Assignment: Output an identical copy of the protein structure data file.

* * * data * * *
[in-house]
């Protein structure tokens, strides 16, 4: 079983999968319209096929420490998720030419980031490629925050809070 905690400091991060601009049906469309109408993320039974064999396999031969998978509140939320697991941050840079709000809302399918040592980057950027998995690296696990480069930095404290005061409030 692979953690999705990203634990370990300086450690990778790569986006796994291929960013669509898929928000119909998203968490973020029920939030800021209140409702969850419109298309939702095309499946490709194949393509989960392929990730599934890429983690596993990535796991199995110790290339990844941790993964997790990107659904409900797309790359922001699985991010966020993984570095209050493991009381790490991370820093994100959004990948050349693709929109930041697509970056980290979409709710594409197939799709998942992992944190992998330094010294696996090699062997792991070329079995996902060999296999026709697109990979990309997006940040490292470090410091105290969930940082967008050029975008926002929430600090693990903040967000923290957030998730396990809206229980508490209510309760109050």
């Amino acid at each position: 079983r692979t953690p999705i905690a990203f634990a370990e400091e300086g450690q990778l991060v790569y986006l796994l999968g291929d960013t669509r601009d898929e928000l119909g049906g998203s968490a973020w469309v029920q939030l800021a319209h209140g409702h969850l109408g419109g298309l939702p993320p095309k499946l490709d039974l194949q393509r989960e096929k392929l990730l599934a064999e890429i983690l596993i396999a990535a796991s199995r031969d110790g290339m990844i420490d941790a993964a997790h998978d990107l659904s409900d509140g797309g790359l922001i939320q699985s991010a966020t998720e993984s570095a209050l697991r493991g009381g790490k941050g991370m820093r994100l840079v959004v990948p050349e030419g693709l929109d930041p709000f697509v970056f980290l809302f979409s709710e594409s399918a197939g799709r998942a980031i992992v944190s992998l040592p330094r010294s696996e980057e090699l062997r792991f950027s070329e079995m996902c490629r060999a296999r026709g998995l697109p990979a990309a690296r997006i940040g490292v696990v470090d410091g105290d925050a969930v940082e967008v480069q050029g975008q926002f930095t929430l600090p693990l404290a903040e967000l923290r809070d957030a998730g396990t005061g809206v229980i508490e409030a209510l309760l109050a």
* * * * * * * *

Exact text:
[in-house]
């Protein structure tokens, strides 16, 4: 079983999968319209096929420490998720030419980031490629925050809070 905690400091991060601009049906469309109408993320039974064999396999031969998978509140939320697991941050840079709000809302399918040592980057950027998995690296696990480069930095404290005061409030 692979953690999705990203634990370990300086450690990778790569986006796994291929960013669509898929928000119909998203968490973020029920939030800021209140409702969850419109298309939702095309499946490709194949393509989960392929990730599934890429983690596993990535796991199995110790290339990844941790993964997790990107659904409900797309790359922001699985991010966020993984570095209050493991009381790490991370820093994100959004990948050349693709929109930041697509970056980290979409709710594409197939799709998942992992944190992998330094010294696996090699062997792991070329079995996902060999296999026709697109990979990309997006940040490292470090410091105290969930940082967008050029975008926002929430600090693990903040967000923290957030998730396990809206229980508490209510309760109050």
């Amino acid at each position: 079983r692979t953690p999705i905690a990203f634990a370990e400091e300086g450690q990778l991060v790569y986006l796994l999968g291929d960013t669509r601009d898929e928000l119909g049906g998203s968490a973020w469309v029920q939030l800021a319209h209140g409702h969850l109408g419109g298309l939702p993320p095309k499946l490709d039974l194949q393509r989960e096929k392929l990730l599934a064999e890429i983690l596993i396999a990535a796991s199995r031969d110790g290339m990844i420490d941790a993964a997790h998978d990107l659904s409900d509140g797309g790359l922001i939320q699985s991010a966020t998720e993984s570095a209050l697991r493991g009381g790490k941050g991370m820093r994100l840079v959004v990948p050349e030419g693709l929109d930041p709000f697509v970056f980290l809302f979409s709710e594409s399918a197939g799709r998942a980031i992992v944190s992998l040592p330094r010294s696996e980057e090699l062997r792991f950027s070329e079995m996902c490629r060999a296999r026709g998995l697109p990979a990309a690296r997006i940040g490292v696990v470090d410091g105290d925050a969930v940082e967008v480069q050029g975008q926002f930095t929430l600090p693990l404290a903040e967000l923290r809070d957030a998730g396990t005061g809206v229980i508490e409030a209510l309760l109050a």